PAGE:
And then some. If only I could furnish my apartment as well. Oh yeah, and don't forget about the free wifi. How much did this cost for six nights? With the current exchange rate, only $212 per person. Damn.

First things first: sleep. We all took and didn't stir until sometime after 3 p.m. When our bellies gurgled in need, we realized we to shut them up with food. But where to eat? Um....uh...


Unsatisfied by the restaurant choices on the main strip (besides that it was an odd time to eat a meal), we hopped into the car and drove to Kaffivagninn down by the docks, hell yeaaaaah!!! They had a dwindling display of cold sandwiches, sweets, and other random things that I wasn't familiar with. It turns out we got there just shortly before they removed the savory food from the case. Lucky us.

So what did we end up with? Um. I don't know the names in Icelandic, so here's what you get.

pancake sandwich
Pancake sandwich, oh yeah.

Shrimp and egg salad pancake sandwich: It's shrimp and egg salad bound by uber-thick, creamy mayonnaise in a sandwich with pancakes-for-bread. AWESOME. Maybe? Yeah. It was quite nice. I won't be dreaming about my next shrimp and egg salad pancake sandwich, but I wouldn't mind eating it again.

from above
Holy crap.

Open faced sandwich with shizzloads of stuff on it: A slice of white bread covered in a layer of sliced hard boiled egg topped with lettuce, a slice of tomato, a few chunks of pickled fish (herring?), pile of shrimp, thinly sliced cucumber, lemon, and gobs of thick mayonnaise. Another "not something I'd dream about, but I'd eat it again" sort of dish. I'd like it more without the raw tomato.

MAYOOOooh shizz

To illustrate the thick gobbiness of the mayo, here's a close-up. Mmmmm.

pancakes + whipped cream and jam

Pancake stuffed with whipped cream and jelly: This pancake (pönnukökur) is of the uber-thin, crepe-like variety. Icelandic whipped cream is thicker than most (or maybe all) other whipped creams I've had. SO GOOD. Kathy would approve.

cinnamon cookie thing
More dessert!

Cinnamon roll cookie: A cinnamon roll-esque sugar cookie with cinnamon and sugar hidden within the folds. A bit dry, but not bad.

triple layer cookie thing

Triple layer cookie and jam thing: This vendor at Kolaportið calls it glassúrterta, although I think that just means glazed cake. This "cake" is made of three large sugar cookies layered with jelly (strawberry?) and coated with hard icing sprinkled with mildly perceptible chocolate bits.


If you're sitting across from Greg and Diana, you might see this. (Thanks for looking at me, Greg!)

Stuffff...and mountains.

Go outside Kaffivagninn and to your right you'll see lots of...whatever these things are.


I particularly liked the varying shades of blue on the doors.


Walk down the dock for BOAT ACTION.

no parking
No parking.

Park by this sign and you can say bye-bye to your car.

Stay tuned for Part II of Day 1.


Graeme / April 26, 2009 4:16 PM

You're right about reception lady - how nice are the people? Jeez.

Seems as though your first day was a bit dull weather-wise, but that place is well sexy when it's all covered in snow.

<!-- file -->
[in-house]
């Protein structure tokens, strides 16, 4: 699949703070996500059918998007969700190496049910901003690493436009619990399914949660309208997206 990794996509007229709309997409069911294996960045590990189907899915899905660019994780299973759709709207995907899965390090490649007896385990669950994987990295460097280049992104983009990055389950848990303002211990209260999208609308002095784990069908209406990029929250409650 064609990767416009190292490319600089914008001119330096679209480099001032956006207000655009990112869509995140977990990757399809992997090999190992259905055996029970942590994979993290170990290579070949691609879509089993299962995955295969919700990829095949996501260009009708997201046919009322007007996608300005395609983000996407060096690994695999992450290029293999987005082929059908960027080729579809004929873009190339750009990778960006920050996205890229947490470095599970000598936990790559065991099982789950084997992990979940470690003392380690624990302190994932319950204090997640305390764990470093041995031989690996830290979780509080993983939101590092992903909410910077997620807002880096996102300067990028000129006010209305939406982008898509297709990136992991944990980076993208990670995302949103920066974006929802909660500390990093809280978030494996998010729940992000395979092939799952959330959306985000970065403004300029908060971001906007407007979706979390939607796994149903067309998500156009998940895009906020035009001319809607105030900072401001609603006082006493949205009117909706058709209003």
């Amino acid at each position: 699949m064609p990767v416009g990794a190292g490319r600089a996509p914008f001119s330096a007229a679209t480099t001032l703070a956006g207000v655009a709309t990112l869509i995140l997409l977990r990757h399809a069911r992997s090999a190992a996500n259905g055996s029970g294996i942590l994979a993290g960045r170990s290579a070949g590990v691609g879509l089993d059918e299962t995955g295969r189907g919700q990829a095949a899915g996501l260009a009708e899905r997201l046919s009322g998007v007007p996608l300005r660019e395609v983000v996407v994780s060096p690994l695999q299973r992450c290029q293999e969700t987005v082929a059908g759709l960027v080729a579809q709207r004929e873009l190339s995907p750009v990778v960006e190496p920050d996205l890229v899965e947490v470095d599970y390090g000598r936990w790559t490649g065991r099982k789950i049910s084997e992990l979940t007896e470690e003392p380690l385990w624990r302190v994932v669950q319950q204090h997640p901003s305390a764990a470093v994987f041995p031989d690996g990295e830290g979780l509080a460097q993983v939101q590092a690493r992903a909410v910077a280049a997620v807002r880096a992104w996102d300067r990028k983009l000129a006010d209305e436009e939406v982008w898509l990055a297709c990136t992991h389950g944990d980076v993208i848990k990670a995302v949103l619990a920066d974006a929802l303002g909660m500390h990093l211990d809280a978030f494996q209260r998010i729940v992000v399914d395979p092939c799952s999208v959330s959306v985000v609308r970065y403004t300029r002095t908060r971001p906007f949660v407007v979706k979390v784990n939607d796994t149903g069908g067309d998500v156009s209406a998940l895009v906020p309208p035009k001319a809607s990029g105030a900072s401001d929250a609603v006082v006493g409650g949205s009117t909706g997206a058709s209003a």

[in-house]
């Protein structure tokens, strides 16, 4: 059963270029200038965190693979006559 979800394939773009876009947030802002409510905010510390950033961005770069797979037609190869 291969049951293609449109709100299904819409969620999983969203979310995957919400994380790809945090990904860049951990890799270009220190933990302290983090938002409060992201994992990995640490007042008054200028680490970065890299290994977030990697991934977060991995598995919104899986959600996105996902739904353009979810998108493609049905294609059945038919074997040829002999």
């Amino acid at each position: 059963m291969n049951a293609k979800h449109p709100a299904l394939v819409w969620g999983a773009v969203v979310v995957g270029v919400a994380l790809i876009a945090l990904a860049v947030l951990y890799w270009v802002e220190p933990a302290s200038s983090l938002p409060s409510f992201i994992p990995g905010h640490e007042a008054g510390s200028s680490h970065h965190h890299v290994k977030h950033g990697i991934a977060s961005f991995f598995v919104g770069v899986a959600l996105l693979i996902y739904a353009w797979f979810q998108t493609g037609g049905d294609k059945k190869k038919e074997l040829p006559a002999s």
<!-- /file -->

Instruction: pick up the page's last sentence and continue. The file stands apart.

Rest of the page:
Most of their energy goes to aluminium production, since they have no natural forests. Fact WIN! :)

Jasmine / April 26, 2009 6:17 PM

Open faced sandwiches are awesomeeeee, I just don't know where to start sometimes. The pancake sandwich is an interesting concept, but I generally prefer my pancakes unsavory. THE DESSERTS LOOK AWESOME. Especially the pancakes. I need some. Right now. Looking forward to the next entry!

eatyourheartout / April 26, 2009 6:26 PM

yay! your re-accounts of the travel is always down to the point with a nice Robyn Lee whimsical style. some of the moments that were comical in person are still comical now as I chuckle recalling them again. looking forward to the rest of the entries!

SuperChomp / April 26, 2009 7:13 PM

Wow. That is a niiiiice apartment. I can imagine for that amount of money, it's so comfy you might want to live there permanently O_O

Open-faced sandwiches are cool. Like proper burgers (that don't come wrapped in waxpaper) they are a humble food except upgraded to the point you have to eat them with a knife and fork :D

roboppy / April 26, 2009 10:15 PM

Graeme: Every day was rather dull weather-wise except the day we left. But of course. :P

I think I saw an..unnatural forest somewhere! A spot during a trip to Gullfoss with a bunch of trees. And then it went back to nothingness.

Jasmine: I like sweet pancakes more too. Maybe if it had been a..pudding sandwich..mmm.

D: MOAR ARE A COMINN! And then you'll hopefully make a travel photo blooog.

Su-Lin: I wonder how much the room cost before the economy went poop. ;_;

SuperChomp: I'd totally wanna live there permanently. SIIGH. It's only a few hundred bucks less per month than my current place. How sad.

Olivia: They're comiiinn!

Kathy: It was like whipped cream that didn't melt. Haha. FAT-TASTIC!!

Kim: It'll be in the next post!

Alda / May 31, 2009 3:59 PM

Enjoyed reading this, and impressed that you found Kaffivagninn - not the sort of place tourists usually head to of their own accord. It's where the old fishermen hang out, as you may have discovered. And those garages with the blue doors are for keeping boats in.

Just a couple things: actually 120,000 people live in all of Reykjavik, not the city centre which, as you discovered, probably doesn't fit more than 1,000. 170,000 people live in Greater Reykjavík, including the place where you saw IKEA. And also, people have been living in Reykjavik for 1,100 years. The first settler built his farm there.

Sorry to be so pedantic - just can't resist. :)

roboppy / May 31, 2009 4:15 PM

Alda: It's good to get my facts straight! I designated city center as "not Greater Reykjavik" but I guess it makes more sense to just call that Reykjavik.

We happened to drive by Kaffivagninn by mistake when we on our initial drive from the airport. :) (Now Greg would be a pro at driving around the city, har har.) And as soon as we passed it we were like "WE GOTTA GO BACK THERE."